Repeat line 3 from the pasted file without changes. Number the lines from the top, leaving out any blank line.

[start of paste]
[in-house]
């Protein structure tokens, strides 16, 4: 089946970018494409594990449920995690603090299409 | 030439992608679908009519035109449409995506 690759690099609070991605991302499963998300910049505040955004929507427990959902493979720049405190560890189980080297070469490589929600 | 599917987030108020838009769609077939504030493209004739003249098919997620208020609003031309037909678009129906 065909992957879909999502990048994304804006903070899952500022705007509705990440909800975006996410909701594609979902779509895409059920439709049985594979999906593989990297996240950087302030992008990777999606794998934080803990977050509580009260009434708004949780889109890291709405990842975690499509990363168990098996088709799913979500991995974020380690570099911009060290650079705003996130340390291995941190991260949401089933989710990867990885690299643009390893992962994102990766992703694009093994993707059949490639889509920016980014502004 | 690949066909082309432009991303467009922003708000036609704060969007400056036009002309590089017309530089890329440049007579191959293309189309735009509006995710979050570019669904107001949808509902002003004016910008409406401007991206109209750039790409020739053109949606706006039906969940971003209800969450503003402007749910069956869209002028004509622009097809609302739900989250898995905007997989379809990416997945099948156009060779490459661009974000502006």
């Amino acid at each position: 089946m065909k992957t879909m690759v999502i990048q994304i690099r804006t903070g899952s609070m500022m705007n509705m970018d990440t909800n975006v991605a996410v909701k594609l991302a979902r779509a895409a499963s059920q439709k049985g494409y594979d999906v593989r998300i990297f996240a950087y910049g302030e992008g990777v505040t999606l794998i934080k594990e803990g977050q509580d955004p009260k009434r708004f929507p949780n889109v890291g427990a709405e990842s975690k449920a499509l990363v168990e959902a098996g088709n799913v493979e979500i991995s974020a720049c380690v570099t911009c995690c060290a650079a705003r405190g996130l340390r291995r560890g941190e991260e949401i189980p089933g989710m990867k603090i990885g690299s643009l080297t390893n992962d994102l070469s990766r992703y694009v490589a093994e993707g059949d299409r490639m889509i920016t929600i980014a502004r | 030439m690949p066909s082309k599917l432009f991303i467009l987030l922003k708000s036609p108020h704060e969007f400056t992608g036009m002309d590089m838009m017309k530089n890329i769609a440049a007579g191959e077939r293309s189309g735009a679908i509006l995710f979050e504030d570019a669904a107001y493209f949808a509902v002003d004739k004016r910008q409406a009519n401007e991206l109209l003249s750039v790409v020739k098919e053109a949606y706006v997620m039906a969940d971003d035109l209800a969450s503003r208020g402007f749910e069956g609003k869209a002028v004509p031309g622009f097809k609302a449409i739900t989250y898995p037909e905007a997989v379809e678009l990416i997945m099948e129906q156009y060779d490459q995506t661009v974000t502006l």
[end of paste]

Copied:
């Amino acid at each position: 089946m065909k992957t879909m690759v999502i990048q994304i690099r804006t903070g899952s609070m500022m705007n509705m970018d990440t909800n975006v991605a996410v909701k594609l991302a979902r779509a895409a499963s059920q439709k049985g494409y594979d999906v593989r998300i990297f996240a950087y910049g302030e992008g990777v505040t999606l794998i934080k594990e803990g977050q509580d955004p009260k009434r708004f929507p949780n889109v890291g427990a709405e990842s975690k449920a499509l990363v168990e959902a098996g088709n799913v493979e979500i991995s974020a720049c380690v570099t911009c995690c060290a650079a705003r405190g996130l340390r291995r560890g941190e991260e949401i189980p089933g989710m990867k603090i990885g690299s643009l080297t390893n992962d994102l070469s990766r992703y694009v490589a093994e993707g059949d299409r490639m889509i920016t929600i980014a502004r | 030439m690949p066909s082309k599917l432009f991303i467009l987030l922003k708000s036609p108020h704060e969007f400056t992608g036009m002309d590089m838009m017309k530089n890329i769609a440049a007579g191959e077939r293309s189309g735009a679908i509006l995710f979050e504030d570019a669904a107001y493209f949808a509902v002003d004739k004016r910008q409406a009519n401007e991206l109209l003249s750039v790409v020739k098919e053109a949606y706006v997620m039906a969940d971003d035109l209800a969450s503003r208020g402007f749910e069956g609003k869209a002028v004509p031309g622009f097809k609302a449409i739900t989250y898995p037909e905007a997989v379809e678009l990416i997945m099948e129906q156009y060779d490459q995506t661009v974000t502006l």